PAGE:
Some of my Donald Trump supporting friends contacted me last night to get my take on the debate. One was even smug enough to say, “See? I told you this was a great ticket.”
I didn’t watch it. The VP debates have been and likely always will be political theater. That’s not to say that the Vice President isn’t important. It’s to say that their opinions aren’t important. They must possess the right character traits to espouse the message for the party during campaigns and for the country once elected. Otherwise, their personal feelings, skills, talents, and even their failures are irrelevant. Their ability to represent without harm is the only real quality a Vice President must possess.
There’s no need to go into the lack of real power that the Vice President has. If you have a basic understanding of the infrastructure of the U.S. government and its executive branch, you know that the day-to-day role of the Vice President is more symbolic than anything else. They break ties in the Senate (which almost never happens with the current rules in place). That’s pretty much it as far as actual policy or actions.
Their secondary roles are usually more important. They are often one of the top advisers to the President. With these two candidates, there is serious doubt about how much advising they’ll be able to do. Hillary Clinton has baskets of advisers that she trusts more than Tim Kaine. Donald Trump has one primary adviser (himself) and everyone else is there to blame when he makes mistakes. Pence will be able to help Trump understand the logistics of being President, but only if Trump fails miserably early on will he take Pence’s advise on actual policy.
Another important unofficial secondary roll is as the chief diplomat in special circumstances, particularly when the Secretary of State isn’t high enough on the food chain. President Obama sent Joe Biden to Japan when we were caught with our hands in their cookie jar, for example.
The single most important role of the Vice President is as the backup quarterback. It’s a role that must be taken seriously; at any moment this is the person who will lead the free world. That alone makes the choice of Vice President important, but it’s more of a checkbox than an asset. In other words, is the Vice President acceptable as a leader of the nation in the event of an emergency? Mike Pence fills that role very nicely.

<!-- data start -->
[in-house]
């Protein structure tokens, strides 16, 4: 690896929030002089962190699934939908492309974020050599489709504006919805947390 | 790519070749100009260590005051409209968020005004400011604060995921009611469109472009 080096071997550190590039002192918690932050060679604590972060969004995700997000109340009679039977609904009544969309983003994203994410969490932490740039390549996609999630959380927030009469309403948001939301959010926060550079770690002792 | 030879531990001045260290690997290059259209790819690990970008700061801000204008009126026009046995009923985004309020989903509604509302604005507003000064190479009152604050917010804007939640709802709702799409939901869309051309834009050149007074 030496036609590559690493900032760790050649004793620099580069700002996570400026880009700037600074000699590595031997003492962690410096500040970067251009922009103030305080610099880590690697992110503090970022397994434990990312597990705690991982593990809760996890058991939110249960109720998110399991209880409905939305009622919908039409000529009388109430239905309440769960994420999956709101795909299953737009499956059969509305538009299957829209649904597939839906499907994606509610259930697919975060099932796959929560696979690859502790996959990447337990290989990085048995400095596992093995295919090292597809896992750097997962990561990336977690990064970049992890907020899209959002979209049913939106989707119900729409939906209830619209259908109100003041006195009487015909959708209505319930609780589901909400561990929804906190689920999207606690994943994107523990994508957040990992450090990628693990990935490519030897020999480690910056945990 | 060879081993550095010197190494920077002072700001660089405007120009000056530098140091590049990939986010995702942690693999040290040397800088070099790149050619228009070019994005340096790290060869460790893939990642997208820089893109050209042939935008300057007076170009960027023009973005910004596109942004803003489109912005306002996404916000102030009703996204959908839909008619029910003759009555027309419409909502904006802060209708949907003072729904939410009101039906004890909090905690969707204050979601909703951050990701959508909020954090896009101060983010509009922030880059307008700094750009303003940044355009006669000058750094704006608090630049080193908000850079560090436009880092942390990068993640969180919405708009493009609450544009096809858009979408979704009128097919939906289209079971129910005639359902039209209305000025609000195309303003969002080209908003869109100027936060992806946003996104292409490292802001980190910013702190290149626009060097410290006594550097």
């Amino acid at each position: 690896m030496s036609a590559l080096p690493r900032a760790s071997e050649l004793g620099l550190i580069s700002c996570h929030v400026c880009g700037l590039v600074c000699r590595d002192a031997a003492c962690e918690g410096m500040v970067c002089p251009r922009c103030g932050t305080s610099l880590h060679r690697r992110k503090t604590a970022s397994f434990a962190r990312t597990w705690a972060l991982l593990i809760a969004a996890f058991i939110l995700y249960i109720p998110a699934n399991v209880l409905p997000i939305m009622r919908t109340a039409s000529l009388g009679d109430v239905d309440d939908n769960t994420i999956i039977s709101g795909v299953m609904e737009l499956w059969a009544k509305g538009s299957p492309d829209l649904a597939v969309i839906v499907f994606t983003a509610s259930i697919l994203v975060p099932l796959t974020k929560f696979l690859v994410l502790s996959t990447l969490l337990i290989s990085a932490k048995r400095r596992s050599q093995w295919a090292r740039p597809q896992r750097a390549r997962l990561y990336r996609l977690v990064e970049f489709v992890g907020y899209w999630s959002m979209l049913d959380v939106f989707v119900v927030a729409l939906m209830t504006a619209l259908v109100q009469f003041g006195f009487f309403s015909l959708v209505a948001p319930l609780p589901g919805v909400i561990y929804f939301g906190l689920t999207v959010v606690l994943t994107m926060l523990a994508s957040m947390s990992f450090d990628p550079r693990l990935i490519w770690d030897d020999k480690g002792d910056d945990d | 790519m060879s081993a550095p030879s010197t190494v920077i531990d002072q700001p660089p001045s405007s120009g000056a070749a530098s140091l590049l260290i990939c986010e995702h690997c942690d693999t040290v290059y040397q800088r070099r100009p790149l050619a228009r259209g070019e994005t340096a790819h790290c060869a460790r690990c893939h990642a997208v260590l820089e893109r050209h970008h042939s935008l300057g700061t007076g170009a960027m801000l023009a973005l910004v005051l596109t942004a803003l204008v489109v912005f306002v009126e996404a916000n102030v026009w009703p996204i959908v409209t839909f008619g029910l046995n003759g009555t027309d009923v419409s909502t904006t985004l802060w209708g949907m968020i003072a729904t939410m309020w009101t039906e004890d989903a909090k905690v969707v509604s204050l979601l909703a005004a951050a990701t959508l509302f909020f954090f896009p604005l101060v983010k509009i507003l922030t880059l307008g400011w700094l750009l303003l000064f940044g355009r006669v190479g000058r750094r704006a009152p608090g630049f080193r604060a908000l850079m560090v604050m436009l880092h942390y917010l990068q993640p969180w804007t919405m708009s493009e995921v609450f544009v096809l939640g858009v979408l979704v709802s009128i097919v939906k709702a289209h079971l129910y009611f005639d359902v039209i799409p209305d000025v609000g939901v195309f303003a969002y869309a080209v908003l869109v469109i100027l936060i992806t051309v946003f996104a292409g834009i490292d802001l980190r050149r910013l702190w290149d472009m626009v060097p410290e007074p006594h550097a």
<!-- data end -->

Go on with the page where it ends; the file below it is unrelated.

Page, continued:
Here’s the important thing to remember: having the “qualified” box checked by a running mate is not a reason to support a Presidential candidate. If the box isn’t checked, then it’s a reason to be skeptical of a candidate, but checking the box gives no weight to whether or not to vote for that ticket. It’s covering the “just in case” scenario. It’s not something to highlight in the decision-making process. Again, the Vice President has no real power and very little influence as long as the President remains in power.
The VP is the guy holding the clipboard on the sidelines. They’re the person who, in the vast majority of circumstances, has absolutely no impact on the game. In fact, backup quarterbacks are even more important for achieving their goal because they get in the game a heck of a lot more often than the Vice President. In nearly a quarter millennium, it has happened nine times.
Judging by reactions to the VP debate, it would seem that many Republicans wish Mike Pence was at the top of the ticket instead of Trump. That’s not the case and hoping for some sort of circumstance that would make that happen is both ridiculous and potentially sordid.
As long as the Vice President is capable of taking over, the box is checked. There is no reason to grant any more importance to the running mate’s qualities outside of their ability to fill the role in the rare instance of ascension. Vote based upon the top of the ticket.